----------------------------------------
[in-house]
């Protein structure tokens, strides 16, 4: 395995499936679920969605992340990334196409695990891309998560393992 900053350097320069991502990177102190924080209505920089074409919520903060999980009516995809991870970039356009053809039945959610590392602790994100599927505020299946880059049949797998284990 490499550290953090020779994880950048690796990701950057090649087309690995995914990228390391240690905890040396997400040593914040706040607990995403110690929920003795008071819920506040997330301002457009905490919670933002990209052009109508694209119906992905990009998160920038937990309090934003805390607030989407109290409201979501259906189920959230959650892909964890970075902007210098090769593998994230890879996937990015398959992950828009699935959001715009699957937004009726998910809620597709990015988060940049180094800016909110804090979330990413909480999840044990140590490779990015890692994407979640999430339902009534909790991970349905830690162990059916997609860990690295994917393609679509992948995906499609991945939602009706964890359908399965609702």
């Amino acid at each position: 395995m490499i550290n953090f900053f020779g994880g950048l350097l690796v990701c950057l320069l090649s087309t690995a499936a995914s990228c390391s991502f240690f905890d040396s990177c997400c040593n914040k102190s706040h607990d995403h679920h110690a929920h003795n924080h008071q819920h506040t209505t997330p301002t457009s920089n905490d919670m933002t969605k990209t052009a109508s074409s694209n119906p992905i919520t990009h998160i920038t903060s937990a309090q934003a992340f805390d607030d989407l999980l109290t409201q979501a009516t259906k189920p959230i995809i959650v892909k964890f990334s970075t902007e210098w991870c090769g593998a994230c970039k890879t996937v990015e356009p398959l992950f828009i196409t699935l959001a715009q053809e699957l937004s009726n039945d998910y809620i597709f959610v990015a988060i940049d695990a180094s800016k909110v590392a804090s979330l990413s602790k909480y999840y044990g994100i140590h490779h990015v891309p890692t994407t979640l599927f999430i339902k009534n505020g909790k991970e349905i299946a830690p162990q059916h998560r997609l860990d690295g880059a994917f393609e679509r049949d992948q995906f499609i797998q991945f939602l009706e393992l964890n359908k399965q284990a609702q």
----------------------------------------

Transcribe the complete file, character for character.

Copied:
[in-house]
């Protein structure tokens, strides 16, 4: 395995499936679920969605992340990334196409695990891309998560393992 900053350097320069991502990177102190924080209505920089074409919520903060999980009516995809991870970039356009053809039945959610590392602790994100599927505020299946880059049949797998284990 490499550290953090020779994880950048690796990701950057090649087309690995995914990228390391240690905890040396997400040593914040706040607990995403110690929920003795008071819920506040997330301002457009905490919670933002990209052009109508694209119906992905990009998160920038937990309090934003805390607030989407109290409201979501259906189920959230959650892909964890970075902007210098090769593998994230890879996937990015398959992950828009699935959001715009699957937004009726998910809620597709990015988060940049180094800016909110804090979330990413909480999840044990140590490779990015890692994407979640999430339902009534909790991970349905830690162990059916997609860990690295994917393609679509992948995906499609991945939602009706964890359908399965609702």
């Amino acid at each position: 395995m490499i550290n953090f900053f020779g994880g950048l350097l690796v990701c950057l320069l090649s087309t690995a499936a995914s990228c390391s991502f240690f905890d040396s990177c997400c040593n914040k102190s706040h607990d995403h679920h110690a929920h003795n924080h008071q819920h506040t209505t997330p301002t457009s920089n905490d919670m933002t969605k990209t052009a109508s074409s694209n119906p992905i919520t990009h998160i920038t903060s937990a309090q934003a992340f805390d607030d989407l999980l109290t409201q979501a009516t259906k189920p959230i995809i959650v892909k964890f990334s970075t902007e210098w991870c090769g593998a994230c970039k890879t996937v990015e356009p398959l992950f828009i196409t699935l959001a715009q053809e699957l937004s009726n039945d998910y809620i597709f959610v990015a988060i940049d695990a180094s800016k909110v590392a804090s979330l990413s602790k909480y999840y044990g994100i140590h490779h990015v891309p890692t994407t979640l599927f999430i339902k009534n505020g909790k991970e349905i299946a830690p162990q059916h998560r997609l860990d690295g880059a994917f393609e679509r049949d992948q995906f499609i797998q991945f939602l009706e393992l964890n359908k399965q284990a609702q």